Invasion of Albania
Contributor: C. Peter Chen
Deciding that Adolf Hitler had been upstaging him, Benito Mussolini decided it was time to launch another invasion to put Italy in the news. Despite King Vittorio Emanuele III's objections, Mussolini used King Zog's oppression of fascists in Albania as an excuse for aggression. On 25 Mar 1939, Mussolini delivered an ultimatum to the Albanian capital of Tiranė, demanding Albanian to subject to Italian annexation. After King Zog's refusal, Italian warships bombarded the Albanian coast, followed by troop landings on 7 Apr 1939, Good Friday. The selection of the invasion date mirrored a strategy adopted by Hitler, who knew that British politicians were known to be unavailable on weekends and holidays, therefore making those days perfect for launching major initiatives; The British ruling class continued "to take its weekends in the country," criticized Winston Churchill, while "Hitler takes his countries in the weekends." Many of the initial Italian landers drowned in rough Albanian coastal waters, but Albanian resistance proved to be ineffective. King Zog and Queen Geraldine Apponyi, along with the infant Crown Prince Leka, fled to London via Greece. On 12 Apr, the Albanian parliament surrendered. Rather reluctantly, King Vittorio Emanuele III took the crown of Albania. "It was an infamous victory", wrote William Manchester. Mussolini installed Shefqet Verlaci as the head of the puppet government and absorbed the Albanian military under Italian leadership.
As a response, Winston Churchill of Britain recommended the occupation of several Greek islands, with the consent of the Greek government, to deter further Italian aggression in the Balkans. The recommendation, however, was largely ignored. "[E]ven a few British ships would confront Mussolini with beginning a war of aggression upon England", Churchill explained, noting that Mussolini would not dare challenging Britain directly. This recommendation was rash. Italian air forces possessed enough strength to ravage any British naval presence without the support of the British Royal Air Force, but Churchill knew Britain must do something in response. British Prime Minister Neville Chamberlain was enjoying the view of the 10 Downing Street garden from his study; bird food had just been strewn on a shelf outside. When he was informed of the news of invasion, he was initially annoyed with being disturbed on a holiday with such matters. When the work week came around, however, he condemned the invasion and surprisingly went as far as guaranteeing Greek borders with British military might, a commitment Italy did not expect the pacifist politician to make. Chamberlain, however, did not heed to Churchill's advice to dispatch a strong Royal Navy presence to Greece. Additionally, this invasion also marked Chamberlain's loss of trust for Mussolini, for that Italy had previously promised Chamberlain that the sovereignty of the Balkans nations would not be violated. "Such faith as I ever had in the assurances of dictators is rapidly being whittled away", Chamberlain later said.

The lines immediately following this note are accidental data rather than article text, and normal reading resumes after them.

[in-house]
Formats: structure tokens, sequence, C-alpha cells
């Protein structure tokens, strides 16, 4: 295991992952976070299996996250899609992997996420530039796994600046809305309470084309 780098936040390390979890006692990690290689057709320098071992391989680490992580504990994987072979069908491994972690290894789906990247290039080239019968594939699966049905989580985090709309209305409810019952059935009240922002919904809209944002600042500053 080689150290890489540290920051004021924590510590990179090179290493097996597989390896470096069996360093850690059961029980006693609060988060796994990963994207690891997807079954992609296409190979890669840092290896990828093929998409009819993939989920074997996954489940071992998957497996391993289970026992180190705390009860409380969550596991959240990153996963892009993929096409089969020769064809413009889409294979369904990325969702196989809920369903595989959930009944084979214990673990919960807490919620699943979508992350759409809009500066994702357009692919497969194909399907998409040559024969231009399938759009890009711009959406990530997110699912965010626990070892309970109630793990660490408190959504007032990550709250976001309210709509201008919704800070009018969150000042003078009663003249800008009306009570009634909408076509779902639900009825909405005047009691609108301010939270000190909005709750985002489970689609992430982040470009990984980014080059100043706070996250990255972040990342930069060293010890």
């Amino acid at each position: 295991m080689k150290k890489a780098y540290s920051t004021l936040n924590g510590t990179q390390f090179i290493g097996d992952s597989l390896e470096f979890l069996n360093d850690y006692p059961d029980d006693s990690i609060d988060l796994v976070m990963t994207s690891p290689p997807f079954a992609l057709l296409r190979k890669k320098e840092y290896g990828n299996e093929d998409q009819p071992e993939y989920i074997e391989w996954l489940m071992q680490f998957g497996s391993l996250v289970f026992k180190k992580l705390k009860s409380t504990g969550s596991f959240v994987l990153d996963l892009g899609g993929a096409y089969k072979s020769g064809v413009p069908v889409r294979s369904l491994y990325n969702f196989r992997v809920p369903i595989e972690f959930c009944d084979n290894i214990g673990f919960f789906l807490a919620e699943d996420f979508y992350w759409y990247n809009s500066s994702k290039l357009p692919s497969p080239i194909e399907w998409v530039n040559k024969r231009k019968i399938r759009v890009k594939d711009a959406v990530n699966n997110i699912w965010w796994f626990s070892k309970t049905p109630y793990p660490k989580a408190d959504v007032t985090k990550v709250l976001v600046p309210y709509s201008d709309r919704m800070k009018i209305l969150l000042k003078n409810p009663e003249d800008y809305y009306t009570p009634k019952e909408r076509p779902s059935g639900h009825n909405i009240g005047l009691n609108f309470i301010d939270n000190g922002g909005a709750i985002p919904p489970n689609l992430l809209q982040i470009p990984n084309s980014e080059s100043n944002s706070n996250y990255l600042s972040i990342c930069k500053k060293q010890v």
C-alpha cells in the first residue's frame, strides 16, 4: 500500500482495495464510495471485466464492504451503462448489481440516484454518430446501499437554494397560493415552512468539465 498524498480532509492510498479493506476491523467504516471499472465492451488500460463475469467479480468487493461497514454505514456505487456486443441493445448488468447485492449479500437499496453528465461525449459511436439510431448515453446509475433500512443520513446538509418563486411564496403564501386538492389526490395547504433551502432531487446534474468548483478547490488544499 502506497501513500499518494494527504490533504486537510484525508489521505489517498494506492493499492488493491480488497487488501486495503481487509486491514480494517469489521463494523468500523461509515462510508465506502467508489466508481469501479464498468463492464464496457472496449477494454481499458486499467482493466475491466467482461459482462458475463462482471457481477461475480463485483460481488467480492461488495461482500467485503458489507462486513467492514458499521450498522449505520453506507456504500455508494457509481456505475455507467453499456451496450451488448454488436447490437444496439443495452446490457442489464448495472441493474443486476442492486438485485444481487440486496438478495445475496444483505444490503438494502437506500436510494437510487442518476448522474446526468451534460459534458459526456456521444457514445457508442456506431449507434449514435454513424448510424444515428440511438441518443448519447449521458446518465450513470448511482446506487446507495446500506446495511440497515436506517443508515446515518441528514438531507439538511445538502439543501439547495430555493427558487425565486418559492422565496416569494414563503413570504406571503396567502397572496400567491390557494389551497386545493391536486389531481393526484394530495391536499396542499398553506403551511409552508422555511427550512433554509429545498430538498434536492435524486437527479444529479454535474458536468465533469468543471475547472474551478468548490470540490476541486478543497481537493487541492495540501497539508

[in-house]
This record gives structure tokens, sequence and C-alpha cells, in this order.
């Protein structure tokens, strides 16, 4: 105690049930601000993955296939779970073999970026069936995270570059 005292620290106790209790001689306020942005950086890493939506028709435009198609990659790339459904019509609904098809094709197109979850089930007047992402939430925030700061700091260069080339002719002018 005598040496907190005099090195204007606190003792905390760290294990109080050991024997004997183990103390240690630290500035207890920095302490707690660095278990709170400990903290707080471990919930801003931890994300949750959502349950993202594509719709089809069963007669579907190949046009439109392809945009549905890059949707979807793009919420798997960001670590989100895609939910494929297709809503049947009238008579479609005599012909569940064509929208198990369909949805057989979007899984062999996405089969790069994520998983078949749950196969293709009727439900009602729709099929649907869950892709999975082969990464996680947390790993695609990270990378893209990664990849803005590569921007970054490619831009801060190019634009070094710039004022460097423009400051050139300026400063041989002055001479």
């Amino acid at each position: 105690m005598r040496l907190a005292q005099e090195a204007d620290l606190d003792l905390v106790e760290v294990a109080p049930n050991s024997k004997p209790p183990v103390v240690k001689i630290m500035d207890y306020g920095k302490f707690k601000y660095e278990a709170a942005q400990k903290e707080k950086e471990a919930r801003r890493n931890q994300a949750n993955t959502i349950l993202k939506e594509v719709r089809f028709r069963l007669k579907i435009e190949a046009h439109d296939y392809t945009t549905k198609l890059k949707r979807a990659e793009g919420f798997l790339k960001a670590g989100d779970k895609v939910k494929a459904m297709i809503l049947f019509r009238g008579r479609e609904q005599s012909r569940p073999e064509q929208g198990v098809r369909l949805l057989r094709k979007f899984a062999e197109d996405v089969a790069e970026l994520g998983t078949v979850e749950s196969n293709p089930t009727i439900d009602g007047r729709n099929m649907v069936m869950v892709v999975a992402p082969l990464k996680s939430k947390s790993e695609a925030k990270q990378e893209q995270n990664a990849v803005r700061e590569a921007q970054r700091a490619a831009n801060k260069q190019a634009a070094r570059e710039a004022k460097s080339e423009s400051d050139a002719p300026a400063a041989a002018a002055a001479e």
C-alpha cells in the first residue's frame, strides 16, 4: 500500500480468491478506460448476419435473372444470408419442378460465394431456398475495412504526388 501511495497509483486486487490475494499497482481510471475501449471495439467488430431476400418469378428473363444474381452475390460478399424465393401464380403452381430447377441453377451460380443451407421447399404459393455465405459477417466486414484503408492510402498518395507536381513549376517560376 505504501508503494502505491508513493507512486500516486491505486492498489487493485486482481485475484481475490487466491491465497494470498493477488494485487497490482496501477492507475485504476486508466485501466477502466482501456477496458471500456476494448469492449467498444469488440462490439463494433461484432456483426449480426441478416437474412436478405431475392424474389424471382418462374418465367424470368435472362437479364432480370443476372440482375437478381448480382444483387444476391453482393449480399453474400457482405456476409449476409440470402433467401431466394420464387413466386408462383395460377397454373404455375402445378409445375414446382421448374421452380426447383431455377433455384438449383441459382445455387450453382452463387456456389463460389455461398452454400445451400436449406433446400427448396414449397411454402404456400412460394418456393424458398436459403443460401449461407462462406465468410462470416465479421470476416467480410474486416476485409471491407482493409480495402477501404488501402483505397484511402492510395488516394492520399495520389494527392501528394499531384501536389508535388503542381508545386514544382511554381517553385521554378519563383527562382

Sources: the Last Lion, Wikipedia.
Invasion of Albania Timeline
|7 Apr 1939||Italy invaded Albania.|
|3 Feb 1941||Mussolini sent Fascist Party leaders to the Albanian front to bolster morale.|
|11 Apr 1941||Italian forces redoubled their efforts to link up with units in Albania. In northern Greece, German troops captured Vevi. In the evening, British, Australian, and New Zealand troops engaged German troops in Greece for the first time just south of Vevi, stopping the advance of Leibstandarte SS Adolf Hitler Regiment at Klidi Pass.|
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George Patton, 31 May 1944